Lincoln Journal Star, October 28, 1986

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Lincoln Journal Star

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Costello's 'Blood & Chocolate,' his 13th album, is perplexing


L. Kent Wolgamott

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Blood & Chocolate, Elvis Costello's 13th album, is a perplexing record.

The disc reunites Costello and his original producer Nick Lowe, who was behind the board on Elvis' first six albums, helping to create his spare, emotional sound.

Unfortunately, Lowe doesn't keep the clutter off Blood & Chocolate, making the record a bit of a mixed bag from its opening song, "Uncomplicated" which is filled with psychedelic flotsam, to its unspectacular ending tune, "Next Time Round."

"Tokyo Storm Warning," a seven-minute track that is the album's first single is a rolling but unfocused tour-de-force decrying terrorism from the KKK in Montgomery to bombers in Italy and Argentina. While the sentiment is genuine as always, the song doesn't really get its point across.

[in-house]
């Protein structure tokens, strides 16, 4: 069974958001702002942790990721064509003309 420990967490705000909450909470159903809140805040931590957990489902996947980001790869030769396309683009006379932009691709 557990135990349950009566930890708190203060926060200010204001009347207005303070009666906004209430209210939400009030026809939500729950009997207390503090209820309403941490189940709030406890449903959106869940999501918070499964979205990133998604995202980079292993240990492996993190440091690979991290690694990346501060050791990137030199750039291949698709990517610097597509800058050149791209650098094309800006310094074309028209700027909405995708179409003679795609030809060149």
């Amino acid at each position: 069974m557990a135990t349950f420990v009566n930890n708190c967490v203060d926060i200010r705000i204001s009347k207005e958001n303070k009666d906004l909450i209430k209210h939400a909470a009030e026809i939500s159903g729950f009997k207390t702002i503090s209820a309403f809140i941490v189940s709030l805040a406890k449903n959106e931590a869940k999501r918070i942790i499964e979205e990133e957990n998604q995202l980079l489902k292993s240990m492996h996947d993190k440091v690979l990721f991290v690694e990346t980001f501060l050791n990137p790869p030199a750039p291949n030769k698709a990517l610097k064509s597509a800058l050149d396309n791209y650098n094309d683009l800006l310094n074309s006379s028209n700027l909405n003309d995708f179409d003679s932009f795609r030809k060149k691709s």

The general theme of the album is of rejection by a mate and its best two songs fall in that category. "Blue Chair" is a discussion/contemplation of troubles with women that has a 60s soul feel while "Crimes of Paris" is a story of growing up too fast and falling too hard, augmented by some fine backing vocals from the Pogues' Cait Cait O'Riordan, Costello's current flame.

Other good songs on the record include: "I Hope You're Happy," a bitter song of rejection that sounds like old Costello, "Home Is Anywhere You Hang Your Head" a slow, almost mawkish tune about the spurned Mr. Misery and "Honey, Are You Straight Or Are You Blind" a rocker about an impending breakup.

There are more hits than misses on Blood & Chocolate. But its lack of cohesion and occasional junky cluttered sound makes it a flawed record that's not up to Costello's best.

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Lincoln Journal, October 28, 1986


L. Kent Wolgamott reviews Blood & Chocolate.

Images

1986-10-28 Lincoln Journal Star page 16 clipping 01.jpg
Clipping.

1986-10-28 Lincoln Journal Star page 16.jpg
Page scan.

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